Energy and Environment Reporting for Texas

Higher Penalties for Oil and Gas Industry Have Bipartisan Support in Legislature

Photo Courtesy of The Texas Tribune

Rep. Gene Wu, D-Houston introduced HB 1863 to increase maxmim penalties from the Railroad Commission.

Freshman State Representative Gene Wu, D-Houston, introduced a bill this week that would substantially increase many penalties oil and gas companies would have to pay for violating state rules.

HB1863 would increase the maximum fines The Railroad Commission of Texas, the agency that oversees the state’s oil and gas industry, could impose on rule-breaking drillers and pipeline operators.

“There are bad actors out there that are violating state law and Railroad Commission policy,” Wu says. “The Railroad Commission fines them, and they say, ’You know, business is so good that were going to take these fines as a cost of business, and keep doing what were doing.’ These bad actors are giving the rest of the industry a black eye.”

Current violations in pipeline safety can cost companies a maximum of $10,000 per violation per day. If the bill passes, the maximum fine would be 20 times higher, meaning a company could be fined up to $200,000 per day, per violation.

However, Wu says the bill is meant to act as more than just a deterrent against violating state guidelines.

“It’s not merely meant to punish, and it’s not merely meant to correct for inflation, but it’s also meant to supplement the budget,” Wu says.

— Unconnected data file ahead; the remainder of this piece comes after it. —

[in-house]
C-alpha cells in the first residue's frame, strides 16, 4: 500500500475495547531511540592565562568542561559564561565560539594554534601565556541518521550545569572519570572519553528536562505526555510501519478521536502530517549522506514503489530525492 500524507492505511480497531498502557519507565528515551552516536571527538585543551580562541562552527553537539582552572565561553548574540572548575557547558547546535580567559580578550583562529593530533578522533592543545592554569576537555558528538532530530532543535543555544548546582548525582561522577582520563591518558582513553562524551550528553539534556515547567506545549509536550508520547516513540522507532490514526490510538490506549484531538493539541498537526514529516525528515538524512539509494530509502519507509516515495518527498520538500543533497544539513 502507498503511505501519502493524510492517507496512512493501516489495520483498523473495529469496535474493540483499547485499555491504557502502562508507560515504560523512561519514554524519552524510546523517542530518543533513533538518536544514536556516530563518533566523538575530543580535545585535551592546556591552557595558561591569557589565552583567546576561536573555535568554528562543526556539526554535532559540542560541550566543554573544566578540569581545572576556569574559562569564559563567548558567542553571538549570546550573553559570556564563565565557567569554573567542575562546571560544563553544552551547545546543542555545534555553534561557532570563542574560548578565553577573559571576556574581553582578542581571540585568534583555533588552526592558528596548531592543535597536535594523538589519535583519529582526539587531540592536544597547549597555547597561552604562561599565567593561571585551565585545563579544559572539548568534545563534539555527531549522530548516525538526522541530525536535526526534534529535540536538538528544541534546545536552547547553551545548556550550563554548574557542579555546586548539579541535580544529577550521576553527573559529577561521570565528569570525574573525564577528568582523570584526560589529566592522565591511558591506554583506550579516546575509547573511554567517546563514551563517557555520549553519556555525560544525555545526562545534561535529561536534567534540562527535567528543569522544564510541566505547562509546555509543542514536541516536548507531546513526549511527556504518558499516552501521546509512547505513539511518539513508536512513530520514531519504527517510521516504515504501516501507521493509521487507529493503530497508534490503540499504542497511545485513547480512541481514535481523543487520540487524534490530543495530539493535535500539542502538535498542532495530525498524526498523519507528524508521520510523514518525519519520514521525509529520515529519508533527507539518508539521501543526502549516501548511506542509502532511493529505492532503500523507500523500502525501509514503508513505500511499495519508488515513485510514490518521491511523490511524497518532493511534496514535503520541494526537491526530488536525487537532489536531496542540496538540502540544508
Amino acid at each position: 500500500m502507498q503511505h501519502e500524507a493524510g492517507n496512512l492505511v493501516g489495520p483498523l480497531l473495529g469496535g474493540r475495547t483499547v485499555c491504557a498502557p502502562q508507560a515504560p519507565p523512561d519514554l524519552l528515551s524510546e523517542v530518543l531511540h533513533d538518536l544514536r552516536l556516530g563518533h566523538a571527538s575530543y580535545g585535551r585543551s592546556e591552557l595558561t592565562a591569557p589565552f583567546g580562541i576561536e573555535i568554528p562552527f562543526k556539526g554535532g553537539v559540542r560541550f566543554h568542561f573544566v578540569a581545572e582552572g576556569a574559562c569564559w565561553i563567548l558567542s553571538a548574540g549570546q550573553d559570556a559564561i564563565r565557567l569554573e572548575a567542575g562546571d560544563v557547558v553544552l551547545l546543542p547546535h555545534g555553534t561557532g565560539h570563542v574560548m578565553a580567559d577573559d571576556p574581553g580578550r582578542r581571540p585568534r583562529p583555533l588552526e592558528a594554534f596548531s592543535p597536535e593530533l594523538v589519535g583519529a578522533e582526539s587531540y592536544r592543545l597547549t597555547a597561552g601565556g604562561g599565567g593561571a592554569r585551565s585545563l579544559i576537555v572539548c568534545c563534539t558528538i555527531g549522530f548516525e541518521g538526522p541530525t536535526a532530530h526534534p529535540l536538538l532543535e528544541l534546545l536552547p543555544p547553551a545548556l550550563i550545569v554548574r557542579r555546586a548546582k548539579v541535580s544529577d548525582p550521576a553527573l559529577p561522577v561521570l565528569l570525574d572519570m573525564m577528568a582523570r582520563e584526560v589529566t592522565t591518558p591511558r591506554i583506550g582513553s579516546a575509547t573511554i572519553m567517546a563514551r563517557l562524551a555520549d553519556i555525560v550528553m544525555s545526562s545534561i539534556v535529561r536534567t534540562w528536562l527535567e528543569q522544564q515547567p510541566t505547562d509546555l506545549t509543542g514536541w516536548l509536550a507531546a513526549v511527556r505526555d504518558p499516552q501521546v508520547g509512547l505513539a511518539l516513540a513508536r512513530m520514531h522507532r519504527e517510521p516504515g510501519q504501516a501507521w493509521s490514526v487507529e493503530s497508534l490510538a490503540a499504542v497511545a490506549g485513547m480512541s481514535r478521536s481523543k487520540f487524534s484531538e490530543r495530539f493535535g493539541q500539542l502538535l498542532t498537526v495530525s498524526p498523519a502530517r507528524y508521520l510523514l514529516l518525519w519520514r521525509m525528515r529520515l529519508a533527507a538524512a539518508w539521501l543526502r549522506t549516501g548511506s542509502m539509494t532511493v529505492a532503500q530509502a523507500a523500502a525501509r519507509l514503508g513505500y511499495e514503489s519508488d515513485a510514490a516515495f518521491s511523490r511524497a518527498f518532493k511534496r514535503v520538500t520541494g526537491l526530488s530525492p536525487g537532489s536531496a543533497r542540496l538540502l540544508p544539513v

Senator Troy Fraser, a Republican from Horseshoe Bay and Chairman of the Senate Natural Resources Committee, introduced a companion bill this week. SB 900 is identical to Wu’s bill. The changes advocated in both bills are also laid out in a sunset bill covering the Railroad Commission, a routine review of state agencies by the legislature.

“This is a belt and suspenders type of bill,” Wu says. “The sunset bill is going to take care of this, but just to be sure we are going to put on the suspenders.”

Bill Stevens, a government affairs consultant for the Texas Alliance of Energy Producers, says he is fine with increased fines, as long as the Railroad Commission determines the severity of each violation.

“If you are a violator, you’re a violator,” Stevens says. “But we want to make sure that we understand the degrees of a violation, and the response of the individual or the company to correct the situation. I want to make sure the bill allows for that type of discretion.”

Wu says the Energy Resources Committee, which he serves on, will most likely hear the bill.


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